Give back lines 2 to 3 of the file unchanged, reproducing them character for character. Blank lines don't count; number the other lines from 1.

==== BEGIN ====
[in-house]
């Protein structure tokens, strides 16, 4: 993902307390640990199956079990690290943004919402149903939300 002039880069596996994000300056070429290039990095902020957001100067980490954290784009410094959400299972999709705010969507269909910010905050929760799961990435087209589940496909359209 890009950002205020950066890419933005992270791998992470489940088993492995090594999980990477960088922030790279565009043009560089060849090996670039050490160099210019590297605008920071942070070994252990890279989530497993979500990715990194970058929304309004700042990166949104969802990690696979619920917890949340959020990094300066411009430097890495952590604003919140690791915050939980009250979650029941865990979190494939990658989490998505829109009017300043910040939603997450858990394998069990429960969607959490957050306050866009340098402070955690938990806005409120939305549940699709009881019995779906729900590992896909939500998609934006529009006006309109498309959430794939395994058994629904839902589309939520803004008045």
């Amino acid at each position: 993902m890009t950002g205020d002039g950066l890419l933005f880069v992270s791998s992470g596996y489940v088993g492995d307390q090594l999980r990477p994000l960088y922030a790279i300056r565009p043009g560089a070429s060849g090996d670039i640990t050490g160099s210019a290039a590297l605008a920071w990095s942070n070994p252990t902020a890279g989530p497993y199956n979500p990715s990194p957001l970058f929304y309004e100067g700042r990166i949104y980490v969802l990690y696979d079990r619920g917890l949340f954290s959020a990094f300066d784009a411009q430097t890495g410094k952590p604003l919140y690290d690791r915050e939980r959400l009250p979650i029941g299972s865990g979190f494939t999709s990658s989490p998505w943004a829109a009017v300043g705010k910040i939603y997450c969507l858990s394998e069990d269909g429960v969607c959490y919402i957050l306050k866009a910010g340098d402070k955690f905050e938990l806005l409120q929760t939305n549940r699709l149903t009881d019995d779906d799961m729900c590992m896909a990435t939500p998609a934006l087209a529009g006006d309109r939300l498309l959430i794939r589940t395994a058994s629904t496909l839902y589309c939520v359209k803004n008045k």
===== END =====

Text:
């Protein structure tokens, strides 16, 4: 993902307390640990199956079990690290943004919402149903939300 002039880069596996994000300056070429290039990095902020957001100067980490954290784009410094959400299972999709705010969507269909910010905050929760799961990435087209589940496909359209 890009950002205020950066890419933005992270791998992470489940088993492995090594999980990477960088922030790279565009043009560089060849090996670039050490160099210019590297605008920071942070070994252990890279989530497993979500990715990194970058929304309004700042990166949104969802990690696979619920917890949340959020990094300066411009430097890495952590604003919140690791915050939980009250979650029941865990979190494939990658989490998505829109009017300043910040939603997450858990394998069990429960969607959490957050306050866009340098402070955690938990806005409120939305549940699709009881019995779906729900590992896909939500998609934006529009006006309109498309959430794939395994058994629904839902589309939520803004008045």
């Amino acid at each position: 993902m890009t950002g205020d002039g950066l890419l933005f880069v992270s791998s992470g596996y489940v088993g492995d307390q090594l999980r990477p994000l960088y922030a790279i300056r565009p043009g560089a070429s060849g090996d670039i640990t050490g160099s210019a290039a590297l605008a920071w990095s942070n070994p252990t902020a890279g989530p497993y199956n979500p990715s990194p957001l970058f929304y309004e100067g700042r990166i949104y980490v969802l990690y696979d079990r619920g917890l949340f954290s959020a990094f300066d784009a411009q430097t890495g410094k952590p604003l919140y690290d690791r915050e939980r959400l009250p979650i029941g299972s865990g979190f494939t999709s990658s989490p998505w943004a829109a009017v300043g705010k910040i939603y997450c969507l858990s394998e069990d269909g429960v969607c959490y919402i957050l306050k866009a910010g340098d402070k955690f905050e938990l806005l409120q929760t939305n549940r699709l149903t009881d019995d779906d799961m729900c590992m896909a990435t939500p998609a934006l087209a529009g006006d309109r939300l498309l959430i794939r589940t395994a058994s629904t496909l839902y589309c939520v359209k803004n008045k």